The New Zealand Army will continue manning Christchurch's Central City Red Zone around the clock for the next six months.
Army personnel have been guarding the central city cordon since February 22's destructive 6.3 magnitude earthquake and subsequent aftershocks, including Monday's two big quakes. The February quake claimed 181 lives.
Lieutenant Colonel Mike Duncan said 22 personnel were manning the five cordon points set up around the central city Red Zone 24 hours a day. It was expected Territorial Forces from throughout the country would share the duties during the next six months.
"It's a long, 12-hour shift, particularly in the middle of winter, but I am heartened by the stories that are coming back of the overwhelming support for the work our people are doing on the cordon each and every day," Lt Col Duncan said.
Aftershocks continue to shake the city but Earthquake Recovery Minister Gerry Brownlee remains adamant the Government will not release information on which areas can be rebuilt and which will be abandoned.
Mr Brownlee says the criteria for declaring land either safe or unsafe must be robust, and he will not back down on that. Nor does not accept people were in limbo.
"I've made it as clear as possible that there are some things that are blindingly obvious about future occupation of some land in Christchurch," he said.
He acknowledged there was pressure for answers.
"I don't like it, I lose sleep over it quite frankly, but I can't buckle. We're going to get it right so that when we get to an announcement point we have the minimum disruption," he said.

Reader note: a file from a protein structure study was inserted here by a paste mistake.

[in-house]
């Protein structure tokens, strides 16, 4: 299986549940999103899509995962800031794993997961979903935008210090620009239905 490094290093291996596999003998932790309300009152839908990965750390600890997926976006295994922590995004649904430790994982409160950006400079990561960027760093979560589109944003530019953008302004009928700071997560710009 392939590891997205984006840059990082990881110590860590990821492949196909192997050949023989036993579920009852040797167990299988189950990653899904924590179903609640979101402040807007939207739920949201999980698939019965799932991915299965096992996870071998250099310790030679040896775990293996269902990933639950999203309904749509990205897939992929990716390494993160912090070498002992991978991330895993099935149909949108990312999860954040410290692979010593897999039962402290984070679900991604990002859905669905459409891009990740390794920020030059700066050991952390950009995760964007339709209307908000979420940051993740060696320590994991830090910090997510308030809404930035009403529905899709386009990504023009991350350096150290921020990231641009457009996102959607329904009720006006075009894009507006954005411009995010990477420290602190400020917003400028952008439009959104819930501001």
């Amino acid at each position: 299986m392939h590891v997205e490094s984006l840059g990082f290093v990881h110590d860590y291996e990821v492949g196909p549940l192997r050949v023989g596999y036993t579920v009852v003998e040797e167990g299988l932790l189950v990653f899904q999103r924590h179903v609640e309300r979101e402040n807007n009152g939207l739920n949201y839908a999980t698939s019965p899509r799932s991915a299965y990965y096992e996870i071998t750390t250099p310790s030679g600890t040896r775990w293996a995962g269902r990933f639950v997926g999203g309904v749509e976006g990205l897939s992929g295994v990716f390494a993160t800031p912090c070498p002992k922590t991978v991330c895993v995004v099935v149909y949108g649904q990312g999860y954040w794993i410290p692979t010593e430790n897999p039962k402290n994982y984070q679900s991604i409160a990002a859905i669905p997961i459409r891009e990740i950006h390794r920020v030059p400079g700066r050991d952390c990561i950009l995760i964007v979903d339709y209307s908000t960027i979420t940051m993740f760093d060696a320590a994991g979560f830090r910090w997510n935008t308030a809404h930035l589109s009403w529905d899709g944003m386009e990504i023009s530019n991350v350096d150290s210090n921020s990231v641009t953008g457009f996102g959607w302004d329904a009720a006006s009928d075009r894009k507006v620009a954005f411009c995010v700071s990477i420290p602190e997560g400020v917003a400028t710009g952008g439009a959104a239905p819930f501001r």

Any decisions made now would have an impact on future insurance premiums.
Labour leader Phil Goff, who visited Christchurch today to view the damage caused by the latest quakes, said there was a huge amount of uncertainty hanging over the city's people.
Power had been restored to most of Christchurch, after Monday's quakes cut power to about 56,000 customers, lines company Orion general manager of commercial Rob Jamieson said.
It was now responding to individual requests for power re-connection, with a "small number" of customers within the central business district's four avenues, but outside the Red Zone, were still without power.
Monday's aftershocks were not expected to have a significant impact on the major earthquake recovery work already under way following February's earthquake, Mr Jamieson said.
Christchurch City Council said it would have a better picture of damage to the sewerage system in Eastern suburbs by the end of today.
"[There had been] limited additional damage to waste water pipes in the Eastern suburbs but many of the waste water lines that were cleared of sand and silt from February 22 are likely to have refilled," Christchurch City Council water and waste manager Mark Christison said.
Anyone who had chemical toilets was advised to use them.
Ten per cent of properties - or 6552 properties - did not have water.
The boil water notice for all Christchurch residents remained in place.
Today, 59 schools were closed, with 37 expected to reopen tomorrow.
It was expected all schools would be open by Monday, Radio New Zealand reported.
The Earthquake Commission has classified Monday's quakes as a new event for insurance purposes, with a closing date for claims of September 13.
Meanwhile, Save the Children New Zealand said with each aftershock the demand for its programmes increased.
"While we are working across the city, the eastern suburbs have been the ones where demand has been the greatest. We have recently completed a series of programmes for parents and caregivers in the Sumner and Redcliff areas and are about to start work with an additional three schools in the eastern suburbs," project manager Leah Carr said.